Gone are the days when jury duty included getting up early, missing a day’s work, driving however many miles to the court, and then finding that park spots were limited.
Now you can serve your “civic duty” from the comfort of your home. Just what we work-at-homers (WAHers) like to hear! Right? Another plus to all of this, is that we can now get paid to serve as an online juror at a company called eJury.com.
What exactly is eJury?
Founded in 1999 by Christopher L. Bagby, a trial attorney, eJury’s mission has always been to find out what is important in a case and how it should be viewed and approached by an attorney.
To accomplish that mission, eJury remains a site where attorneys post their cases and ask for feedback based on a panel of 50 qualified eJurors. These eJurors have also taken the online oath and are located in the attorney’s local area. The eJurors will be working from the comfort of their homes using their computers and laptops to provide this feedback in the form of answering questions about a case and submitting a possible verdict.
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Then the attorneys will use the provided feedback to determine case value, know which facts to emphasize, and learn “public” attitudes towards the case. All of this information will help the attorneys promote settlement and prepare for trial.
In the past, attorneys created focus groups or mock trials to collect this information. These groups were both costly and time consuming.
Is eJury legitimate?
While there are other online sites where you can get paid to be a juror, such as JuryTalk.com, JuryTest.net, TrialJuries.com, and SignUpDirect.com–eJury and OnlineVerdict made Clark Howard’s list for best work-at-home companies for 2012. I haven’t seen a list for this year, 2013.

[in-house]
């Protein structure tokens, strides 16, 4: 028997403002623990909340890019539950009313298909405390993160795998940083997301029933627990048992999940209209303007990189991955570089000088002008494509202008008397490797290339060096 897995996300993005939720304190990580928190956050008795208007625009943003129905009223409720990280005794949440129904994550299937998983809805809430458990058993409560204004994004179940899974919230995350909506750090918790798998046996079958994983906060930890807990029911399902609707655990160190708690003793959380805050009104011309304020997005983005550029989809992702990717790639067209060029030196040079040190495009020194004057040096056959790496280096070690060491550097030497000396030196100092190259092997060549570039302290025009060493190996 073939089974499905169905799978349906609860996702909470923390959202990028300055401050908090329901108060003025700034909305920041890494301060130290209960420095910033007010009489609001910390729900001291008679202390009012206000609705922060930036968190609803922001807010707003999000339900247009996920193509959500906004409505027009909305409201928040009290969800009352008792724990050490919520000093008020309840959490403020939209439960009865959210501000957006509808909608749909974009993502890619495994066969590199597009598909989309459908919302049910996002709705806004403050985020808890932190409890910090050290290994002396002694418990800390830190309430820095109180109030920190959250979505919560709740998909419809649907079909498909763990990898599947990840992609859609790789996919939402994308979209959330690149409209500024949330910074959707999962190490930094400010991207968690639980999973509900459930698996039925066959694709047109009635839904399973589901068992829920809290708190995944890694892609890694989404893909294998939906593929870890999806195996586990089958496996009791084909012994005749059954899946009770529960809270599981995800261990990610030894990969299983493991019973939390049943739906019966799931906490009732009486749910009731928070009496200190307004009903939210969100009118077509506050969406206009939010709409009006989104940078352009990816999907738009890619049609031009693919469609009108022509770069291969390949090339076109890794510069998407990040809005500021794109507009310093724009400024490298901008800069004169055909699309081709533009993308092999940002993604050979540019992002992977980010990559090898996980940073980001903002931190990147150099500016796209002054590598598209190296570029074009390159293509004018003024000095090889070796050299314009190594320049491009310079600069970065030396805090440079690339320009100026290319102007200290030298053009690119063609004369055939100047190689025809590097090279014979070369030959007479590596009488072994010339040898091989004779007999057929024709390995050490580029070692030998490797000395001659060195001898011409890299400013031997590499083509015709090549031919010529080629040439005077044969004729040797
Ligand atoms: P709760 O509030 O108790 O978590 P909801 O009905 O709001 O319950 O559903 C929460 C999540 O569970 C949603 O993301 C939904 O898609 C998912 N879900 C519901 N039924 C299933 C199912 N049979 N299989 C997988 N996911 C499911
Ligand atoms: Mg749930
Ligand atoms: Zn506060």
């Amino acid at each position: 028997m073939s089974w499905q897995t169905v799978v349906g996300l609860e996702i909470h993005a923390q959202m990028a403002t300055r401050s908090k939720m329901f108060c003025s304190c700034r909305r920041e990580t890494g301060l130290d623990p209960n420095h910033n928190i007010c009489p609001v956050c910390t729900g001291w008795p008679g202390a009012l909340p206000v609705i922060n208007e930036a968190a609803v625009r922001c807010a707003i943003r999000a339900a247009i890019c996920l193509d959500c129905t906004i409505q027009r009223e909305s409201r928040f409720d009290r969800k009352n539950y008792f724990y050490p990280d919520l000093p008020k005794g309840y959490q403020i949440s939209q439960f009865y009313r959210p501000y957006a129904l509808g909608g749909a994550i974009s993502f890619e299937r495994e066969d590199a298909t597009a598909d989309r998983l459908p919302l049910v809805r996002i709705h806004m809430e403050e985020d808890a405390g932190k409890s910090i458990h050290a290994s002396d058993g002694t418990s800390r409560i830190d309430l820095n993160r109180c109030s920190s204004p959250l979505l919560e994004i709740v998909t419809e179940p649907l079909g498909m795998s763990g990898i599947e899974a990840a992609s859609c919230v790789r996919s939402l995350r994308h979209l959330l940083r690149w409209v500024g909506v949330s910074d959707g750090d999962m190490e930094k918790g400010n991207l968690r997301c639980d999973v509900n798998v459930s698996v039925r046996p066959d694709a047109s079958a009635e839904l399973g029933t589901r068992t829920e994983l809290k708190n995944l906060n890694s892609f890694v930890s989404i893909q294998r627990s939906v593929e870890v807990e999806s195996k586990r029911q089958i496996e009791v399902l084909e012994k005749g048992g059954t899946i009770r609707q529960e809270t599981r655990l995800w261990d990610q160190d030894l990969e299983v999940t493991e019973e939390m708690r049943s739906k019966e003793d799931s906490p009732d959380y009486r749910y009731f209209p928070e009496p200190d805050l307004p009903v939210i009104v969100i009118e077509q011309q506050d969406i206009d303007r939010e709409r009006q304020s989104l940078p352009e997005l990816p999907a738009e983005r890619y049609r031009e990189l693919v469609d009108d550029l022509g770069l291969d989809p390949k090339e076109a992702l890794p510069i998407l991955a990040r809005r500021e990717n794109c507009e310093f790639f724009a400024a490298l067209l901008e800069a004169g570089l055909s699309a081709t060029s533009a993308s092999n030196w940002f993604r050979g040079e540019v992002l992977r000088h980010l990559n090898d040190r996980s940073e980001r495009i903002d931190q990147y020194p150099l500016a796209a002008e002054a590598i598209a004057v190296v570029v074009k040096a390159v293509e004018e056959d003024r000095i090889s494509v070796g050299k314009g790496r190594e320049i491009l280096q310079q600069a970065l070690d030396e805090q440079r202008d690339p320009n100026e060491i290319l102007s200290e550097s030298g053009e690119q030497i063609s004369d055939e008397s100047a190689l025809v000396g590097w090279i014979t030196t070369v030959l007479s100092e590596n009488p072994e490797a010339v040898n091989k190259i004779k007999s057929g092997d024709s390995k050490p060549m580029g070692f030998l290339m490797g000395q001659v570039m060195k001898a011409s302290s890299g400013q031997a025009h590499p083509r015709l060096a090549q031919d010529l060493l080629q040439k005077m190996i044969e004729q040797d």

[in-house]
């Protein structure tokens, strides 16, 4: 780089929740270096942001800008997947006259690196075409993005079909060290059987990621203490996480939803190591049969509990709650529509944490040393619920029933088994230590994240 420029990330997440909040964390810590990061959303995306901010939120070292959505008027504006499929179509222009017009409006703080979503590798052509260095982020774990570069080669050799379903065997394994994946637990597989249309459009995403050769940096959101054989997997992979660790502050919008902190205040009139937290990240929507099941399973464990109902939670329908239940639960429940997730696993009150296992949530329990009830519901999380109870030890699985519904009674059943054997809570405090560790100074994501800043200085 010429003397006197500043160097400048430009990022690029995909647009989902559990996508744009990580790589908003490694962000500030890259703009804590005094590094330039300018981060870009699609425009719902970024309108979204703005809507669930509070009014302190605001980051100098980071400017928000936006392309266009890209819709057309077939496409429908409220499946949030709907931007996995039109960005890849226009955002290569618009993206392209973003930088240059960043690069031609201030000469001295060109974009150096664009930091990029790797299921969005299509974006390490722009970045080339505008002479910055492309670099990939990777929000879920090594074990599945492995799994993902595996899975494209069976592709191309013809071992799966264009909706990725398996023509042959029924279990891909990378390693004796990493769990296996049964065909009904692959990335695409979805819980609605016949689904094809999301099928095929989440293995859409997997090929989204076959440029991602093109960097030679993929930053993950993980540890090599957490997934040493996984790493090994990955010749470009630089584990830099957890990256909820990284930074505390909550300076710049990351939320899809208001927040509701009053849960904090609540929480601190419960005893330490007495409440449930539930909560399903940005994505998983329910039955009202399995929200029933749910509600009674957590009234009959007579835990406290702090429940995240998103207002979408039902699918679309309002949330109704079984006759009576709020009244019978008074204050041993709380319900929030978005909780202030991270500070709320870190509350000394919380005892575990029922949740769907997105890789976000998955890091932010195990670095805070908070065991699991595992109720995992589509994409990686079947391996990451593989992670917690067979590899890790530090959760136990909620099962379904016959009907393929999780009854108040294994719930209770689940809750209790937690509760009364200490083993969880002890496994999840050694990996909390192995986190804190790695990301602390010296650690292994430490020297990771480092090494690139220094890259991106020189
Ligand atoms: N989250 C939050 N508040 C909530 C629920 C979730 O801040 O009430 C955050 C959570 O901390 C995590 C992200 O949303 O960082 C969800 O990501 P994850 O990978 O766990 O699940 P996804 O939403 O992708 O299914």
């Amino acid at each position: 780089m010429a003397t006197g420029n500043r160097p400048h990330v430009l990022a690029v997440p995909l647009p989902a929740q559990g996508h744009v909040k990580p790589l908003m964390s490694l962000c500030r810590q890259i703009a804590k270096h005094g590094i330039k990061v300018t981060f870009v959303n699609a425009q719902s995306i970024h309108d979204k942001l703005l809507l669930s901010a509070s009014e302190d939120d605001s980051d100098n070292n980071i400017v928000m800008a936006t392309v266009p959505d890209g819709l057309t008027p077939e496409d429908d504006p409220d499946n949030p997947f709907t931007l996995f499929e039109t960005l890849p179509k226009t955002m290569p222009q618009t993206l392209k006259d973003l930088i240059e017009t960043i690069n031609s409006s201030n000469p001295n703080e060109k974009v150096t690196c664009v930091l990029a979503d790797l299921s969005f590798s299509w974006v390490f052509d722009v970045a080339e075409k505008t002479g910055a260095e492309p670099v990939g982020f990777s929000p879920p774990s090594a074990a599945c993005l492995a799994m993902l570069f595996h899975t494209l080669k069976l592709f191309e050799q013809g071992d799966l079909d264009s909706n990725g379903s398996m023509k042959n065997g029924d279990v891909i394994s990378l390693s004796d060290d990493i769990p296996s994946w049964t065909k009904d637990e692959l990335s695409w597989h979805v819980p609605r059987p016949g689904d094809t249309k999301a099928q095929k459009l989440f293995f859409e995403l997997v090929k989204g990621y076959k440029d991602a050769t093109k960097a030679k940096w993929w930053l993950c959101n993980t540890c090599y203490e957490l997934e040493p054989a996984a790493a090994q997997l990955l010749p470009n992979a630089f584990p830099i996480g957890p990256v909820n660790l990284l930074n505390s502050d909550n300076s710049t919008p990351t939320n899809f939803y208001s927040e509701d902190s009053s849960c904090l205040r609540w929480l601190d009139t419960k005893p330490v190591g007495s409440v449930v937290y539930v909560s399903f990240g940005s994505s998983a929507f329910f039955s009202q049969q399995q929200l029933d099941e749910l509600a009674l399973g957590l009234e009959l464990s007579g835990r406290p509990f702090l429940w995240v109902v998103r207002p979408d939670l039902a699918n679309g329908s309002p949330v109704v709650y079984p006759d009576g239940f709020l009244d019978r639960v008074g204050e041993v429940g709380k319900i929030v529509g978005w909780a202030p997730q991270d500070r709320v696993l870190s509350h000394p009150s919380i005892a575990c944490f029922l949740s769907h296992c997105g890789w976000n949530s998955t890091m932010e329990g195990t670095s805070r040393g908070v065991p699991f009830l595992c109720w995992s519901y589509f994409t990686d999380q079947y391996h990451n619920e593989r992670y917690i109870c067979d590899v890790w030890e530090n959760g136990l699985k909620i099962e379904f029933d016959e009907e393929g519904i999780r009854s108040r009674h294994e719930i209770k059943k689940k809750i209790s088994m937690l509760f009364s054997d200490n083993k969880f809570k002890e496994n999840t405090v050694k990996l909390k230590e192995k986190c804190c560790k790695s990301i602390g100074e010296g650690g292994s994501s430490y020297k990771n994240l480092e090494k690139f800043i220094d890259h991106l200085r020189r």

As you probably know, Clark Howard is the nationally syndicated consumer expert and the host of The Clark Howard Show as well as the author of several bestsellers including Get Clark Smart.
So, a resounding “yes” to eJury being a “legit” work-at-home company!
How does eJury work?
Once you sign up with an account at eJury, your information and email address will then be verified. You will receive an email verification informing you that you have been added to the juror database.
When a case in your county becomes available, you will be sent an email invitation. You are welcome to accept or decline the invitation.
How can you get started with eJury?
You must meet the following qualifications as well as take the online oath when signing up with an account at eJury. They are outlined below.
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Qualifications for service as an eJuror are to:
– be at least 18 years of age.
– be a citizen of the United States.
– be of sound mind and good moral character.
– be able to read and write.
– have never been convicted of a felony.
– not be under any indictment, misdemeanor or felony charge.
The oath that you will take will be that you are:
– not an actively practicing attorney, paralegal, or legal assistant.
– not employed by or associated with an attorney or law firm.
– not related to a practicing attorney by marriage or second degree consanguinity.
– not employed as an insurance adjuster, nor associated with the adjusting of liability claims.
As far as computer equipment, any laptop or PC will do. You may have to install Java, and you will need your own email account to get started.
Professionals from all walks of life are welcome to sign up with an account–as long as they meet the qualifications and are willing to take the online oath.
How is pay handled at eJury?
Payment is made via PayPal only. Payment will vary from case to case, but generally you will be paid between $5 to $10 per case. The number of cases you are asked to review may vary as to the number of attorneys in your area using the service.
Most cases will take approximately 35 minutes to complete. There is no limit to the number of cases you can review, and you may discontinue at any time. You will be considered an independent contractor and responsible for your own taxes.
What is my overall opinion of eJury?
At $5 to $10 a case, I don’t think eJury is something that you can do full-time at home. However, I think it could become a nice supplement to your current work-at-home company and client load. I think it could also be something personally rewarding and a nice change of pace in your work-at-home life.
Can you work for both eJury.com and OnlineVerdict.com?
Yes, you can sign up and apply to both. You might want to revisit the OnlineVerdict article mentioned above and see how they compare and whether you would want to work for both.
How can you apply to eJury?
Go to http://www.ejury.com/jurors_signup.html and create an account.
Good luck to all of those who apply. Case dismissed.